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Historic Poverty Bay and the East Coast, N.I., N.Z.

A Surprise Attack

A Surprise Attack

Probably only a small party of raiders was sent to Dodd and Peppard's home on Repongaere. What happened there is not difficult to reconstruct. Both partners, it would seem, were abed when they were disturbed, probably by the barking of their dogs. Scantily clad, they went outside to investigate and were shot down by rebels in hiding. Gudgeon (Defenders of New Zealand) says that Rathbone (their cook) made off towards Toanga, where he met Pera te Uatuku, who advised him to hasten, and then shot him in the back.

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Gladstone Road, Gisborne, in the 1890's.

Gladstone Road, Gisborne, in the 1890's.

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Punt on Turanganui River, Gisborne, 1877–86.

Punt on Turanganui River, Gisborne, 1877–86.

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Charlie James (a 17-year-old lad in Major Biggs's employ) said (New Zealand Herald, 14/11/1868) that Biggs was awakened about 3 a.m. by a noise outside the house. Being under the impression that some of his scouts had returned, he went out and inquired: “Who is there?” A shot was fired at him, but he escaped back into the house with only a foot injury. He then called to his wife: “Emily, dear, the Hauhaus are here!” and advised her, the nurse (Jane Farrell) and himself to run for the scrub. The lad went to the front of the house, but found rebels there. Trying the back door, he encountered others. Watching his chance, he slipped beneath a grating which led from the back door to an outbuilding, and soon afterwards rushed into the scrub.

The rebels then forced their way into the house, dragged Biggs outside, and laid him upon the ground. One of the fiends beat his head in with the butt of a gun. Mrs. Biggs struggled to escape from her captors, pleading to be allowed to go to her husband. The nurse was holding the infant, and the lad heard her say that she would stay by her side and live or die with her. Mrs. Biggs, the nurse and child were then attacked and fell close to the spot where Biggs's body was lying. The lad made off to warn neighbours, and, as he passed in front of Captain Wilson's home, he heard the door being battered in and the noise of shooting. Flames afterwards broke out of the windows.

Some hours later; when Robert Atkins called at Biggs's home during his flight from Waerenga-a-Hika to Turanganui, it had not been harmed by fire. He tied his horse up to the fence and, upon making his way to the back door, saw the bodies lying in the yard. Biggs had had time to put on only his trousers, and the women were attired only in their nightdresses. Gudgeon (supra) erroneously says that the bodies of Biggs and his wife were never found. It was, he adds, supposed that they were burnt when the house was destroyed, “as a woman's hand was found among the ashes.” Quite apart from Atkins's and Garland's statements, it is, however, a fact that the bodies were recovered and reverently interred.

An account of the tragedy was given to the Christchurch Star and the Gisborne Times in December, 1928, by J. G. (Jimmy) Wilson (the only survivor of the Wilson family). He says that his parents and the infant slept downstairs and his sister (aged six years), brother (four years) and himself (eight years) upstairs. When the riders appeared, the dogs began to bark furiously and his father got up. There was a gentle knock at the back door. His father asked: “Who is there?” A native replied that he had an important message from Hirini te Kani (a page 258 friendly chief). Told to push it under the door, he said that he wished to speak to his father outside. His father pulled the blind aside and saw, in the dim light, many figures, and knew that the house was surrounded.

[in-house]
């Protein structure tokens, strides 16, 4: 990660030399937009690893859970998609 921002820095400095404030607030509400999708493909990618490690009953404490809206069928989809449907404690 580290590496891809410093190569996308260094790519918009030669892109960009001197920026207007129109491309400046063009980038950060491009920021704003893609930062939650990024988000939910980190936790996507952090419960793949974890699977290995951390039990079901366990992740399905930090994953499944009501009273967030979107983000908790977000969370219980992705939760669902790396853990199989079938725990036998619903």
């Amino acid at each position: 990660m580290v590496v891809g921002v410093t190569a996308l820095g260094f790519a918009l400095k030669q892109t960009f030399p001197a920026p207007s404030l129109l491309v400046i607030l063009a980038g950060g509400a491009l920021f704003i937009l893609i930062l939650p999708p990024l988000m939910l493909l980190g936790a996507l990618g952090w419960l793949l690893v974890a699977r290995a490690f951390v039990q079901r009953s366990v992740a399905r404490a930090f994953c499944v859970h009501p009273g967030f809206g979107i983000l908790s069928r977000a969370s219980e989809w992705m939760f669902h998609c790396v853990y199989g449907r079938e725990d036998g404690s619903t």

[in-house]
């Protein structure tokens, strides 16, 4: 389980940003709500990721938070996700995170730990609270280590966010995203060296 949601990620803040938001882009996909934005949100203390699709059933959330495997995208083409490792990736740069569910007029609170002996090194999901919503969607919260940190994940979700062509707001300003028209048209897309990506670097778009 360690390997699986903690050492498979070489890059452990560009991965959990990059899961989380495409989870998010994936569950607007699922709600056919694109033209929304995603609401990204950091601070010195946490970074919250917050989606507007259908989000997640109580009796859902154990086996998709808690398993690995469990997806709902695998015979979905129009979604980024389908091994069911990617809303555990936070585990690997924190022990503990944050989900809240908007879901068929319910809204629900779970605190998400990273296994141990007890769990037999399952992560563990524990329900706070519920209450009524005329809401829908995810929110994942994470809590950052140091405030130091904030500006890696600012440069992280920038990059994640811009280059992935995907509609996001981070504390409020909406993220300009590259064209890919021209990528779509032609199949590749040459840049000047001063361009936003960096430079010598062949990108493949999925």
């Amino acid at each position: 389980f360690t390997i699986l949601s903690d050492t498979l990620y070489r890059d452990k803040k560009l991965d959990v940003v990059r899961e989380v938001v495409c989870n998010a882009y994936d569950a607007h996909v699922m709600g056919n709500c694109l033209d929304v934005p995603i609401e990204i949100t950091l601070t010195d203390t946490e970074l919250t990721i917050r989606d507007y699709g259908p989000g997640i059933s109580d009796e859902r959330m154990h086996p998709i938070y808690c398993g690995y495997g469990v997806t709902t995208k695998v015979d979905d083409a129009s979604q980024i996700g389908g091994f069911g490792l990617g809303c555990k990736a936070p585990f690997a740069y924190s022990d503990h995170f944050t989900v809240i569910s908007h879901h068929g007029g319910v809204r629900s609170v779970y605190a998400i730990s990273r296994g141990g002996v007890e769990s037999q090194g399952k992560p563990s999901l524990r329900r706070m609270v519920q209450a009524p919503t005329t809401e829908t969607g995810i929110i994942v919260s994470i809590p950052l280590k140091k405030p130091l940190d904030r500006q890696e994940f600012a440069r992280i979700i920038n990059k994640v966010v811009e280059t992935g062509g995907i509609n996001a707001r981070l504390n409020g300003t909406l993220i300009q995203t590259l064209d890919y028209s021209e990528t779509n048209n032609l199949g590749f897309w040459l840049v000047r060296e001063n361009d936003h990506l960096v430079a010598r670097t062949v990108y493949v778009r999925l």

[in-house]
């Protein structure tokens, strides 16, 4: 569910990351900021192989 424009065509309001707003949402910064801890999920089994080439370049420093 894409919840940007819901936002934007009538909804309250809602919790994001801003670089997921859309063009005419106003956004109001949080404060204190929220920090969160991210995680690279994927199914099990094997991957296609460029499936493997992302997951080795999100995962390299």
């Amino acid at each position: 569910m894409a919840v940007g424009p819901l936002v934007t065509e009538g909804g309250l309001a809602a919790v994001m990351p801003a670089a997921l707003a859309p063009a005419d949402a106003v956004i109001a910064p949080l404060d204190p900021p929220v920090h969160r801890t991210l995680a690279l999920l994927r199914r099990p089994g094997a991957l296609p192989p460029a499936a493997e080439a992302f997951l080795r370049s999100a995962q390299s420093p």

First of all, his father called to his manservant (John Moran) to come to him. Moran was a splendid old chap, widely known as “Jacky Pumpkin.” He slept in a whare about 50 yards from the house. If he had so desired, he might easily have escaped into the scrub. Instead, he watched his chance, and rushed to the house. As he was being admitted he was grasped by a rebel, who released him only when his father fired at him. His mother crept upstairs to reassure his sister, brother and himself.

Whilst his father, who held a revolver, stood near the back door, Moran, armed with a rifle, guarded the front entrance. The rebels broke down the back door, but dared not enter. From a distance they fired several volleys into the house. Then some of them crept under the building and set it on fire. His father went upstairs and brought him and the other children down. Soon all were being scorched. In the hope that they and their mother might be saved, his father led them on to the verandah. A native who had often received gifts of food from his mother said to her: “No further harm,” or words to that effect.

They were led away in the direction of Goldsmith's home. His mother carried Jessie (the infant); his sister Alice was on her left; he (Jimmy) was on her right; and his father was on his right. Moran, with Edwin on his back, was on his mother's left. His father took off his greatcoat, put it on him, and then lifted him on his back. They had not gone far when the procession was baited and the party was attacked. The first to fall was Moran, who was bayoneted. His father put him down and rushed to his mother's side; the children clung to their parents. In a soft voice his mother entreated him to escape. By moving sideways he contrived to slip into some scrub and made off. He did not witness the attack upon his parents and the other members of the family.